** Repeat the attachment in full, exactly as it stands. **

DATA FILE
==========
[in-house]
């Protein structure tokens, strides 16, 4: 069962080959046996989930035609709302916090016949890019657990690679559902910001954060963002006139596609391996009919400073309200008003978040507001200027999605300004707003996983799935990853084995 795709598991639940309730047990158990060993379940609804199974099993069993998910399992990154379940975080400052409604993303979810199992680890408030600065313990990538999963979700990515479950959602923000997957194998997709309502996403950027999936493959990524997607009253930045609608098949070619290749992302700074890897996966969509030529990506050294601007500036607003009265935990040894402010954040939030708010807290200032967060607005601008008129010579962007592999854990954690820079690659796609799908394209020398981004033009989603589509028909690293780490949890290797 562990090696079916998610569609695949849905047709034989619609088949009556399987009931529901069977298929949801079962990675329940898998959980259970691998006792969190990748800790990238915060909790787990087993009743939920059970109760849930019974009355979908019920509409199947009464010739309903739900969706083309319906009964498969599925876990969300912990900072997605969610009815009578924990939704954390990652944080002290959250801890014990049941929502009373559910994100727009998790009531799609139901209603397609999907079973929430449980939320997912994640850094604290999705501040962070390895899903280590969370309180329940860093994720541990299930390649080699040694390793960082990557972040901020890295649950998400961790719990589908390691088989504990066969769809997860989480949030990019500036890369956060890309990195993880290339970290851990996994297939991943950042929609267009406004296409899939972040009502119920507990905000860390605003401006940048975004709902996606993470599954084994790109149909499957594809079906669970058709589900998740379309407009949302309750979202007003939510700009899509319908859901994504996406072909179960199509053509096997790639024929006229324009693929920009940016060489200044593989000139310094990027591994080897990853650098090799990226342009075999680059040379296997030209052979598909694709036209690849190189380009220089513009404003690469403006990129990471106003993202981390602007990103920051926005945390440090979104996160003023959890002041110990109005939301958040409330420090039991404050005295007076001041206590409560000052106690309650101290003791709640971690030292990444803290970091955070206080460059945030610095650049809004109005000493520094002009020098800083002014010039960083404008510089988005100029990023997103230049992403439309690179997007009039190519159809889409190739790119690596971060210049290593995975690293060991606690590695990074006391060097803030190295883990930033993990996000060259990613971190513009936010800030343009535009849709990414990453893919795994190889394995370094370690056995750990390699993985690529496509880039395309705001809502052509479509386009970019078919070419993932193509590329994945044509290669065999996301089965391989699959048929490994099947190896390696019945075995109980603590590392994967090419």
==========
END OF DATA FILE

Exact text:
[in-house]
């Protein structure tokens, strides 16, 4: 069962080959046996989930035609709302916090016949890019657990690679559902910001954060963002006139596609391996009919400073309200008003978040507001200027999605300004707003996983799935990853084995 795709598991639940309730047990158990060993379940609804199974099993069993998910399992990154379940975080400052409604993303979810199992680890408030600065313990990538999963979700990515479950959602923000997957194998997709309502996403950027999936493959990524997607009253930045609608098949070619290749992302700074890897996966969509030529990506050294601007500036607003009265935990040894402010954040939030708010807290200032967060607005601008008129010579962007592999854990954690820079690659796609799908394209020398981004033009989603589509028909690293780490949890290797 562990090696079916998610569609695949849905047709034989619609088949009556399987009931529901069977298929949801079962990675329940898998959980259970691998006792969190990748800790990238915060909790787990087993009743939920059970109760849930019974009355979908019920509409199947009464010739309903739900969706083309319906009964498969599925876990969300912990900072997605969610009815009578924990939704954390990652944080002290959250801890014990049941929502009373559910994100727009998790009531799609139901209603397609999907079973929430449980939320997912994640850094604290999705501040962070390895899903280590969370309180329940860093994720541990299930390649080699040694390793960082990557972040901020890295649950998400961790719990589908390691088989504990066969769809997860989480949030990019500036890369956060890309990195993880290339970290851990996994297939991943950042929609267009406004296409899939972040009502119920507990905000860390605003401006940048975004709902996606993470599954084994790109149909499957594809079906669970058709589900998740379309407009949302309750979202007003939510700009899509319908859901994504996406072909179960199509053509096997790639024929006229324009693929920009940016060489200044593989000139310094990027591994080897990853650098090799990226342009075999680059040379296997030209052979598909694709036209690849190189380009220089513009404003690469403006990129990471106003993202981390602007990103920051926005945390440090979104996160003023959890002041110990109005939301958040409330420090039991404050005295007076001041206590409560000052106690309650101290003791709640971690030292990444803290970091955070206080460059945030610095650049809004109005000493520094002009020098800083002014010039960083404008510089988005100029990023997103230049992403439309690179997007009039190519159809889409190739790119690596971060210049290593995975690293060991606690590695990074006391060097803030190295883990930033993990996000060259990613971190513009936010800030343009535009849709990414990453893919795994190889394995370094370690056995750990390699993985690529496509880039395309705001809502052509479509386009970019078919070419993932193509590329994945044509290669065999996301089965391989699959048929490994099947190896390696019945075995109980603590590392994967090419």